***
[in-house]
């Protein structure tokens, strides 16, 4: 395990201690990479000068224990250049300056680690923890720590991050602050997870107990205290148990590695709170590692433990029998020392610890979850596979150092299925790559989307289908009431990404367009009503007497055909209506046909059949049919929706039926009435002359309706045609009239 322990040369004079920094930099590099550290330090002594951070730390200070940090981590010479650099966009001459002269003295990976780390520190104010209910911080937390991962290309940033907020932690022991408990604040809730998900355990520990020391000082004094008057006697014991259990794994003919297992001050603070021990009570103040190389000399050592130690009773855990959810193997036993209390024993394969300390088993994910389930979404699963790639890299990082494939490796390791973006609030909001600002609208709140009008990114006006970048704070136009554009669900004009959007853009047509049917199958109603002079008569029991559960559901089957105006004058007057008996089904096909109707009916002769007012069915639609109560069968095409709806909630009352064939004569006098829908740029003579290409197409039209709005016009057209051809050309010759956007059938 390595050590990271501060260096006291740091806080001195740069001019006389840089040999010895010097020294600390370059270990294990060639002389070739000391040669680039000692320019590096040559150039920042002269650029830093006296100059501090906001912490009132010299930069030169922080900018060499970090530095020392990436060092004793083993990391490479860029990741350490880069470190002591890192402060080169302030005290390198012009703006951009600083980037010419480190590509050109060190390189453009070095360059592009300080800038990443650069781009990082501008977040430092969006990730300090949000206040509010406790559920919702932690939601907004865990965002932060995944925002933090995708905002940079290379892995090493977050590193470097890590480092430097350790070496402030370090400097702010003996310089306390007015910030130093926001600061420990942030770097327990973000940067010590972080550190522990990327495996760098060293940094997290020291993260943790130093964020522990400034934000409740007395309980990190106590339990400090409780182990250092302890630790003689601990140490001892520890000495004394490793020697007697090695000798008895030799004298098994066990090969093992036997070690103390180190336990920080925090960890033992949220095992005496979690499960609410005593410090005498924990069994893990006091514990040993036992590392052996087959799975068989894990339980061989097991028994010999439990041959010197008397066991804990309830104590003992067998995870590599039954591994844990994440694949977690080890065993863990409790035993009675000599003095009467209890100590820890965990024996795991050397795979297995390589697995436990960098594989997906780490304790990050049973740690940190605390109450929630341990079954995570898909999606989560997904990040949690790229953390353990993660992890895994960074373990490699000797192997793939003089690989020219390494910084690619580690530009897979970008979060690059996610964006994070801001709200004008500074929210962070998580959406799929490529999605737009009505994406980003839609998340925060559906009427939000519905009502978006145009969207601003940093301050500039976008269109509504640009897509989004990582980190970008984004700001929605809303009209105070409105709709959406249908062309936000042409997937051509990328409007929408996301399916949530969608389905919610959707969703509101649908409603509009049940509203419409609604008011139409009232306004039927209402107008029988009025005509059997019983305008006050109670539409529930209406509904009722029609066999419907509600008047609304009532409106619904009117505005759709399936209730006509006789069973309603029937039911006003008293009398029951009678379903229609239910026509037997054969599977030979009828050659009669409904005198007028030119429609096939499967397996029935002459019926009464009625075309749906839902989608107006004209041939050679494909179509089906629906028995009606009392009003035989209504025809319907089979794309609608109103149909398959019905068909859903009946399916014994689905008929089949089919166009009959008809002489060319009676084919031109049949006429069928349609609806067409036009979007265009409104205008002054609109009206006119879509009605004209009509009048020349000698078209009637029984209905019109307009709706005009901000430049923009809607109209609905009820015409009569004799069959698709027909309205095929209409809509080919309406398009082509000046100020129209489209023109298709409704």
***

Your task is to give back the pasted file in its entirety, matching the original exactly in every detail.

[in-house]
């Protein structure tokens, strides 16, 4: 395990201690990479000068224990250049300056680690923890720590991050602050997870107990205290148990590695709170590692433990029998020392610890979850596979150092299925790559989307289908009431990404367009009503007497055909209506046909059949049919929706039926009435002359309706045609009239 322990040369004079920094930099590099550290330090002594951070730390200070940090981590010479650099966009001459002269003295990976780390520190104010209910911080937390991962290309940033907020932690022991408990604040809730998900355990520990020391000082004094008057006697014991259990794994003919297992001050603070021990009570103040190389000399050592130690009773855990959810193997036993209390024993394969300390088993994910389930979404699963790639890299990082494939490796390791973006609030909001600002609208709140009008990114006006970048704070136009554009669900004009959007853009047509049917199958109603002079008569029991559960559901089957105006004058007057008996089904096909109707009916002769007012069915639609109560069968095409709806909630009352064939004569006098829908740029003579290409197409039209709005016009057209051809050309010759956007059938 390595050590990271501060260096006291740091806080001195740069001019006389840089040999010895010097020294600390370059270990294990060639002389070739000391040669680039000692320019590096040559150039920042002269650029830093006296100059501090906001912490009132010299930069030169922080900018060499970090530095020392990436060092004793083993990391490479860029990741350490880069470190002591890192402060080169302030005290390198012009703006951009600083980037010419480190590509050109060190390189453009070095360059592009300080800038990443650069781009990082501008977040430092969006990730300090949000206040509010406790559920919702932690939601907004865990965002932060995944925002933090995708905002940079290379892995090493977050590193470097890590480092430097350790070496402030370090400097702010003996310089306390007015910030130093926001600061420990942030770097327990973000940067010590972080550190522990990327495996760098060293940094997290020291993260943790130093964020522990400034934000409740007395309980990190106590339990400090409780182990250092302890630790003689601990140490001892520890000495004394490793020697007697090695000798008895030799004298098994066990090969093992036997070690103390180190336990920080925090960890033992949220095992005496979690499960609410005593410090005498924990069994893990006091514990040993036992590392052996087959799975068989894990339980061989097991028994010999439990041959010197008397066991804990309830104590003992067998995870590599039954591994844990994440694949977690080890065993863990409790035993009675000599003095009467209890100590820890965990024996795991050397795979297995390589697995436990960098594989997906780490304790990050049973740690940190605390109450929630341990079954995570898909999606989560997904990040949690790229953390353990993660992890895994960074373990490699000797192997793939003089690989020219390494910084690619580690530009897979970008979060690059996610964006994070801001709200004008500074929210962070998580959406799929490529999605737009009505994406980003839609998340925060559906009427939000519905009502978006145009969207601003940093301050500039976008269109509504640009897509989004990582980190970008984004700001929605809303009209105070409105709709959406249908062309936000042409997937051509990328409007929408996301399916949530969608389905919610959707969703509101649908409603509009049940509203419409609604008011139409009232306004039927209402107008029988009025005509059997019983305008006050109670539409529930209406509904009722029609066999419907509600008047609304009532409106619904009117505005759709399936209730006509006789069973309603029937039911006003008293009398029951009678379903229609239910026509037997054969599977030979009828050659009669409904005198007028030119429609096939499967397996029935002459019926009464009625075309749906839902989608107006004209041939050679494909179509089906629906028995009606009392009003035989209504025809319907089979794309609608109103149909398959019905068909859903009946399916014994689905008929089949089919166009009959008809002489060319009676084919031109049949006429069928349609609806067409036009979007265009409104205008002054609109009206006119879509009605004209009509009048020349000698078209009637029984209905019109307009709706005009901000430049923009809607109209609905009820015409009569004799069959698709027909309205095929209409809509080919309406398009082509000046100020129209489209023109298709409704």